If I had to sum up my professional year in numbers, this would be it:
26 nights in guesthouses and hotels
35+ Creole vocabulary words
6 daylong workshops published
2,530 PowerPoint slides created
430 new Haitian 朋友s
1 birthday on foreign soil
If I had to sum up my professional year in thoughts and lessons, then it goes something more like this:
As a kid, I never really had a desire to travel to the Caribbean. The region always sounded like that exotic vacation spot that I would never go to. Haiti in particular never called me, even when my grandfather mentioned his trips there.
Switch regions for a second to Asia: in 2004 when the tsunami hit Thailand, I had an uncanny desire to do something about it. I was in 9th grade at the time, and so really couldn’t do much, but my friend and I organized a bake sale and donated the money to WorldVision.
Back to the Caribbean: In 2010, when the earthquake hit Haiti, the world sprung into action. But for some reason (call me unfeeling) I didn’t feel drawn to helping right then and there. Should I do something? I wondered, but the more I wondered, the more I felt I needed to just wait.
A year and a half ago Haiti walked into my life.
I had a phenomenal opportunity to do something in Haiti by developing teacher training material and instructing workshops in Haiti. I took it, and spent the past year living and breathing Haiti.
And as usually happens when teaching and/or traveling in a foreigner country, I ended up learning more than I feel like I imparted. Even though Haiti continues to be one of the poorest countries in the Western Hemisphere, the people of Haiti exhibit such an undying optimism, gratitude, and grace that it’s impossible not to feel like we’re missing out on something in the states. Yes, many people of Haiti may live in material poverty, but their wealth of optimism and spirit points to something bigger that I think we can all learn from. There’s a graciousness in relationships that is hard to find in other countries.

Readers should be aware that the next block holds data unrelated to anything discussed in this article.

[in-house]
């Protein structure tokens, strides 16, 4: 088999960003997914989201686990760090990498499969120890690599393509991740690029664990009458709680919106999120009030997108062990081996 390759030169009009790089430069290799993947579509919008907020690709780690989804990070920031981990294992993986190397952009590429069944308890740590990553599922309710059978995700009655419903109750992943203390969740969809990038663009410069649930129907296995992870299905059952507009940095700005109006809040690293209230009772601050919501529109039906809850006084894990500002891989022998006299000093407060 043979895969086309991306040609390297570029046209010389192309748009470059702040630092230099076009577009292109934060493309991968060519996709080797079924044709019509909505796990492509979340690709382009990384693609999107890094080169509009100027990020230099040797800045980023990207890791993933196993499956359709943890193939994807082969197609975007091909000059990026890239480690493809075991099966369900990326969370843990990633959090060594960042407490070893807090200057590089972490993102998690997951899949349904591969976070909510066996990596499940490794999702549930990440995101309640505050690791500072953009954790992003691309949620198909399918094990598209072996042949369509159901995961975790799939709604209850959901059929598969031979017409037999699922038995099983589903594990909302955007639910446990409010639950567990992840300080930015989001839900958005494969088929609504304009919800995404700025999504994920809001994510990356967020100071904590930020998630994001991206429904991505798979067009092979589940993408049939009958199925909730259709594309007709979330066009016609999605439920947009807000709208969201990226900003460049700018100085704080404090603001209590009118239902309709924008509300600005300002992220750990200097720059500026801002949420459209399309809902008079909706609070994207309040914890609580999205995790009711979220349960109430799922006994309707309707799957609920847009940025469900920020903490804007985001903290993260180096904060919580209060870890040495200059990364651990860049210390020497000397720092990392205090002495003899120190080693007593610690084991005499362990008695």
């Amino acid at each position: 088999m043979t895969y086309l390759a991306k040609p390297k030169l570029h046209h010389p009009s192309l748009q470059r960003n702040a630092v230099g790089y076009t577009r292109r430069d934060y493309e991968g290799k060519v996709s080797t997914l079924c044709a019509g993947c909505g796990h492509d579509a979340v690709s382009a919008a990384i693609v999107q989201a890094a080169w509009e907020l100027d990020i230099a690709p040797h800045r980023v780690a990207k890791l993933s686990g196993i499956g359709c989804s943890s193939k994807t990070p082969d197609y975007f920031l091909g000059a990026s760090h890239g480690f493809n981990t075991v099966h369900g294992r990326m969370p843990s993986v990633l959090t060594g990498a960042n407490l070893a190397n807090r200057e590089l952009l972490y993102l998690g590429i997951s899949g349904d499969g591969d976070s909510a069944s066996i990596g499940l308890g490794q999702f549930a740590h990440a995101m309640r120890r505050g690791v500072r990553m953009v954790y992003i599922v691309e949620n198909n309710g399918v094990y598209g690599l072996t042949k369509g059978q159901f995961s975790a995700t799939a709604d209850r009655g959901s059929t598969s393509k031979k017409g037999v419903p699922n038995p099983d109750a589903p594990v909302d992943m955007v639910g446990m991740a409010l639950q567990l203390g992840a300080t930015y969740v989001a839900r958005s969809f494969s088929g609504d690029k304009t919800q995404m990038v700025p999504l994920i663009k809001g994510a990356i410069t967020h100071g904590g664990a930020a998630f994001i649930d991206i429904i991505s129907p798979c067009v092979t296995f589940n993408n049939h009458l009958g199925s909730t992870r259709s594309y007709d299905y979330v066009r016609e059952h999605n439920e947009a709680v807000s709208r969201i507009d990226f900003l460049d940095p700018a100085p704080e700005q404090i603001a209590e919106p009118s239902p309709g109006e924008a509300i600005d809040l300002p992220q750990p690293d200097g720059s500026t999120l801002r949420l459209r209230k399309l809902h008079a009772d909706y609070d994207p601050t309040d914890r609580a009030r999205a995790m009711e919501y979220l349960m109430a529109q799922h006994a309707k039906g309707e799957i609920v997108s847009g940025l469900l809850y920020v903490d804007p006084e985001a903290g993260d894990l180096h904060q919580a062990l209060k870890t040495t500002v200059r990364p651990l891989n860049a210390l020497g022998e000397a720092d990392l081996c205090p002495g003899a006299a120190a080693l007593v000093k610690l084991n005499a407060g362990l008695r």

When I tell people that I’ve been working in Haiti over the past year, their common response is, “Oh my goodness, what’s it like down there? I hear it’s a mess. How do they live?”
As I got this question more and more, it bothered me increasingly. Yes, people living in poverty is unjust and inexcusable–no one should live in material poverty. There’s a lot to improve. But that’s the case in any country. To think that any country has it together would be a sorely misguided conclusion. The growth areas of other countries may not be material wealth, but there are other areas to grow. I’d love for us to move from the question of “What’s it like?” to “What can we learn?”
That’s exactly the attitude that the Haitian teacher with whom we worked displayed this year. The more we visited, the more they asked, “What can I learn?” and “How does this apply to my classroom?”
I’ll admit, I’m guilty of this too. So often I am quick to judge from my own perspective and leave the learning aside. So as I wrap up my year of working in Haiti, my own challenge to myself is to change my perspective from, “What’s it like?” to “What can I learn?”